And if not, there’s still time for that nap.

There’s been a lot of action at the Horse Hotel, which has kept the Golden Girls thoroughly entertained. It does prompt the following question, especially at this time of year:

Is someone going to end up on Santa’s naughty list?

Here’s what happened.

Mr. Big–the white horse on the left seems to be a bit of a troublemaker. You’ll remember he’s the one flirting with Miss P. (or vice versa.) Well, he gets bored. It’s an occupational hazard at “horse hotels.” Nothing to do but stand around and eat, flirt with the cute mares next door,

OR

Antagonize your other next-door neighbor.

Boys-1

The last few times I’ve been out feeding Pepper and Chickadee, Mr. Big has opted for choice number three.

These two geldings have been playing “Gotcha” with great skill.

Mr. Big starts it all with a little nip across the fence, a kick between the bars, a challenge to “get me if you think you can.”

boys-2

And the neighbor?

Well he gets sucked in every time, and returns Mr. Big’s taunts in kind. Ears back, eyes flashing, hooves pawing the ground making mincemeat of the muddy dirt.

 

They’ll go at it full force for ten or fifteen minutes, then take a break. Each will get a drink of water, maybe munch on a bite or two of hay if any is left, and catch their breath.

Then it starts all over again.

Boys-3

If horses could talk, they’d be saying something like, “Nanner, nanner, nanner. Can’t get me. Just try.”

 I’m told this is a lot like parenting brothers.

I grew up in a family of three girls, so we never played these games. Other games, of course, but not the nanner, nanner, nanner type.

So apparently the old saying is true: Boys will be boys!

Just remember this boys, Santa is watching.

red-coat-flirt

Give a girl a beautiful new red outfit, set her up in comfortable digs out of the cold wind and freezing temps, with all the food and attention she wants, and what does she do?

Well if she’s Miss Pepper, she flirts.

That’s right.

Our sweet old girl became quite enamored with the next-door neighbor—a big white gelding that was making eyes at her.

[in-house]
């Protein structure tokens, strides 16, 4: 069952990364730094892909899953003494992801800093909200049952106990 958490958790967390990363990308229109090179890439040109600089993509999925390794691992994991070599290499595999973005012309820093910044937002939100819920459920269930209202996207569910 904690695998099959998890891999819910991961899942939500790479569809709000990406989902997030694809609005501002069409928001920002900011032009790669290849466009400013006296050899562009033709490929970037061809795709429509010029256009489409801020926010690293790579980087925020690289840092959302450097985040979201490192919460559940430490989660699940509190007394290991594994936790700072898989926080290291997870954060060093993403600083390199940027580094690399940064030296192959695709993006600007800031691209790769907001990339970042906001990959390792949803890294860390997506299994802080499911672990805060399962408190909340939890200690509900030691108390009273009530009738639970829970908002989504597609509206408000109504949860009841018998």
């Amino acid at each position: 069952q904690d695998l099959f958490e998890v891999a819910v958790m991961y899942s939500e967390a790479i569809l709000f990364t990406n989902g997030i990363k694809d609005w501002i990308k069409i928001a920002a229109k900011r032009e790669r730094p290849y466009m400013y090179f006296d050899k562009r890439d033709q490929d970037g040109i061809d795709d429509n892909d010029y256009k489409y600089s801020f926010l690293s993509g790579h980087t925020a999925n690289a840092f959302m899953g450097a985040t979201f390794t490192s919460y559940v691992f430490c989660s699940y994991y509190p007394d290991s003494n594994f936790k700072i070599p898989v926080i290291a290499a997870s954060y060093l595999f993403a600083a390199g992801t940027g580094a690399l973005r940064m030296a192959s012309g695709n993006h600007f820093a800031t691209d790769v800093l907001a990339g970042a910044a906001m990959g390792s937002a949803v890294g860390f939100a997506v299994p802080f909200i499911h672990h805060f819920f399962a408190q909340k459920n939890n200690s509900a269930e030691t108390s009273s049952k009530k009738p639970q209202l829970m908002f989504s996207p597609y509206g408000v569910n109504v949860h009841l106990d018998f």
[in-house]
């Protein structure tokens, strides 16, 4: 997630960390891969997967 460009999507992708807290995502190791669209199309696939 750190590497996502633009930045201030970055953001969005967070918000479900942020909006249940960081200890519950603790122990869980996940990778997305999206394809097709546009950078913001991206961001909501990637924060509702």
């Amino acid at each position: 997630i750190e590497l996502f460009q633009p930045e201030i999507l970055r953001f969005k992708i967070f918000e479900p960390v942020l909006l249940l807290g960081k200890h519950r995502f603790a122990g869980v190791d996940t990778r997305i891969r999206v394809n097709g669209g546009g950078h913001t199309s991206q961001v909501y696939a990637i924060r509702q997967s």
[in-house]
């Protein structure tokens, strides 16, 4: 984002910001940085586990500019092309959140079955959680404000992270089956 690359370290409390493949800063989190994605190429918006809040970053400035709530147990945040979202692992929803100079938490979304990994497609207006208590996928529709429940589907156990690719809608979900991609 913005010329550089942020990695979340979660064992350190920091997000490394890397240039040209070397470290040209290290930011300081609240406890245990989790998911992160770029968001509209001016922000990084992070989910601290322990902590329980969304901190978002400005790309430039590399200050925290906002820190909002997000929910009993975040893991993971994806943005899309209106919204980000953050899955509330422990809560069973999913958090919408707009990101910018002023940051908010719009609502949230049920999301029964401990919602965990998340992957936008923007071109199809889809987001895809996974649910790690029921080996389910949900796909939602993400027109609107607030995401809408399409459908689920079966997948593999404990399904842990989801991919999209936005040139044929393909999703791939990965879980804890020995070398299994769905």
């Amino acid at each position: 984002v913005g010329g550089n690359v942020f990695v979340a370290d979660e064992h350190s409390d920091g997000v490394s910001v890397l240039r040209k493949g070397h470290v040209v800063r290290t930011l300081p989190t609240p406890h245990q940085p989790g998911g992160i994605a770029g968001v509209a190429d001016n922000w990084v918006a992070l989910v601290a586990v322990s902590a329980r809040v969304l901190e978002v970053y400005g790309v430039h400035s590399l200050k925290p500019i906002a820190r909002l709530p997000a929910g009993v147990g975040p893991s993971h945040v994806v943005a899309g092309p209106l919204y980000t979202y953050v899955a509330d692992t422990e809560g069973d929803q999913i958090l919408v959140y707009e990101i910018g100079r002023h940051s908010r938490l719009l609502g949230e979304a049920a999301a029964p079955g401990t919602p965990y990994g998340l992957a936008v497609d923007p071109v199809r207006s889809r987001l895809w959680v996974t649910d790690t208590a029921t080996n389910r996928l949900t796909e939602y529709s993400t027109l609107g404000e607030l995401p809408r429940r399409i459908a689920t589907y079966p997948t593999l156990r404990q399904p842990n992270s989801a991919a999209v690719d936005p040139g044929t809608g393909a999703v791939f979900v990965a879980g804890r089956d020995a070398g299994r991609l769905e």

On the day I took this picture, Pepper actually walked away from her grain to go rub noses with Mr. Big. She was feeling pretty frisky.

Pepper, Pepper, Pepper…

What are we going to do with you?

My husband says, “Once a flirt, always a flirt.”

And between you and me, I get that.

What happens on the outside of our body has little to do with how we feel and think on the inside.

I can so totally relate to Miss P.

A new outfit can raise my spirits too; make me feel attractive—even sexy.

And red, well that just enhances all the feelings.

So to Pepper and all of us women of a certain age, I leave you with this downhome thought, borrowed from some wise philosopher I expect: “Just because there is snow on the roof, doesn’t mean the fire below isn’t burning.”

Maybe I’ll go shop for something red to wear.

How about you?

chickadee-reaction

And this photo of Chickadee?

She was a little disgusted with the whole flirtation.

I’ve been on that side of things too.

Haven’t you?

Jail Break-1

There have been some shenanigans in the pasture lately.

It seems for some horses boundaries are meant to be pushed. Fences are nothing more than suggestions. And if you’re big enough to do it, why not go ahead and step across?

 And that’s exactly what’s been going on.

We have a rather new horse in the pasture – a young black horse that is way too big for his own good. This big boy doesn’t seem to be the brightest bulb in the box. Except when it comes to breaking down fence. He’s a master at that.

 

Jailbreak-2

So he has been giving the pasture caretakers fits.

He’s learned that he can just step across the taped off fences they’ve erected to rotate the pastures, and munch away on the grass on the other side. Something about the grass always being greener on the other side of the fence!

 

Jailbreak-3

Once he took the first step  into the dark side, many others followed.

Remember that golden oldie nugget of parenting where your mother (or father) encouraged you to make decisions for yourself instead of following the pack?

She’d look you square in the eye and ask, “If your friend jumped off a cliff, would you follow?” And you would reply with some smark aleck comment.

At least horses don’t talk back, though they have their own versions of smart aleck remarks.

 

This has made me think about how often I follow the herd, without so much as a thought about what I really want, or what behaviors align with my own moral compass.

I’m not jumping off cliffs or trying drugs, or robbing banks, so you can breathe a sigh of relief if you were worried.

I am confident that on the “big decisions” I can navigate my own path.

 

But I have to admit that on some of the smaller ones, I do sometimes take a lead from the group I’m with. I’ve ordered that second glass of wine, or chocolate cake because others in my group suggested it, even though I really didn’t want it.

 

This business of walking one’s own path seems to be an everyday opportunity/challenge.

 

P.S. As far as I know, the two Golden Girls (Pepper and Chickadee) had nothing to do with the jail break. If they did, they aren’t talking! That little nugget of wisdom also comes with age and experience.